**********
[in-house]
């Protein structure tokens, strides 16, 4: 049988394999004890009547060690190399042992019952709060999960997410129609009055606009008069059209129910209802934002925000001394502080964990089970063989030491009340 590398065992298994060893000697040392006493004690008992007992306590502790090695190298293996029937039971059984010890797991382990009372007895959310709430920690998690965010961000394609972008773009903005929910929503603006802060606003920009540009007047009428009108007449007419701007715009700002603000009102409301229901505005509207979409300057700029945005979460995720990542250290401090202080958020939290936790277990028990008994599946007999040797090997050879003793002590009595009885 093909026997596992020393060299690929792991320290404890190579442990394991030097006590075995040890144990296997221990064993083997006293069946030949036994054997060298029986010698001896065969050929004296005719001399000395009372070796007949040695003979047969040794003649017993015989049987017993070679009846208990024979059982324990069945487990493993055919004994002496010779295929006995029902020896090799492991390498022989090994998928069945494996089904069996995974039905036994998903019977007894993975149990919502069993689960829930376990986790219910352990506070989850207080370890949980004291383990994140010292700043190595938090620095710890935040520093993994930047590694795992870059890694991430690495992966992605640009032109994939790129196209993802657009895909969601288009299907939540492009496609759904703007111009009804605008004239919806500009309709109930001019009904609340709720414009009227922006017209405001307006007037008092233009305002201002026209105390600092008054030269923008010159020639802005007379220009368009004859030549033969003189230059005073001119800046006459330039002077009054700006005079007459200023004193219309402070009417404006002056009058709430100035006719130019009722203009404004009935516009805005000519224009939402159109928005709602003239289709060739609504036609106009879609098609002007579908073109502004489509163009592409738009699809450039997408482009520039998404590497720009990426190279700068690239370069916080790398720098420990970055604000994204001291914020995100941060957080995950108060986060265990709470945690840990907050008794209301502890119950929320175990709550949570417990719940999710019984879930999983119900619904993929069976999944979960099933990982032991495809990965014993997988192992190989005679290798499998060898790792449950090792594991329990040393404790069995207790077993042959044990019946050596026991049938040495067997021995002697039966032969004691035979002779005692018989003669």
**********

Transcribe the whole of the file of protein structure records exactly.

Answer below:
[in-house]
């Protein structure tokens, strides 16, 4: 049988394999004890009547060690190399042992019952709060999960997410129609009055606009008069059209129910209802934002925000001394502080964990089970063989030491009340 590398065992298994060893000697040392006493004690008992007992306590502790090695190298293996029937039971059984010890797991382990009372007895959310709430920690998690965010961000394609972008773009903005929910929503603006802060606003920009540009007047009428009108007449007419701007715009700002603000009102409301229901505005509207979409300057700029945005979460995720990542250290401090202080958020939290936790277990028990008994599946007999040797090997050879003793002590009595009885 093909026997596992020393060299690929792991320290404890190579442990394991030097006590075995040890144990296997221990064993083997006293069946030949036994054997060298029986010698001896065969050929004296005719001399000395009372070796007949040695003979047969040794003649017993015989049987017993070679009846208990024979059982324990069945487990493993055919004994002496010779295929006995029902020896090799492991390498022989090994998928069945494996089904069996995974039905036994998903019977007894993975149990919502069993689960829930376990986790219910352990506070989850207080370890949980004291383990994140010292700043190595938090620095710890935040520093993994930047590694795992870059890694991430690495992966992605640009032109994939790129196209993802657009895909969601288009299907939540492009496609759904703007111009009804605008004239919806500009309709109930001019009904609340709720414009009227922006017209405001307006007037008092233009305002201002026209105390600092008054030269923008010159020639802005007379220009368009004859030549033969003189230059005073001119800046006459330039002077009054700006005079007459200023004193219309402070009417404006002056009058709430100035006719130019009722203009404004009935516009805005000519224009939402159109928005709602003239289709060739609504036609106009879609098609002007579908073109502004489509163009592409738009699809450039997408482009520039998404590497720009990426190279700068690239370069916080790398720098420990970055604000994204001291914020995100941060957080995950108060986060265990709470945690840990907050008794209301502890119950929320175990709550949570417990719940999710019984879930999983119900619904993929069976999944979960099933990982032991495809990965014993997988192992190989005679290798499998060898790792449950090792594991329990040393404790069995207790077993042959044990019946050596026991049938040495067997021995002697039966032969004691035979002779005692018989003669």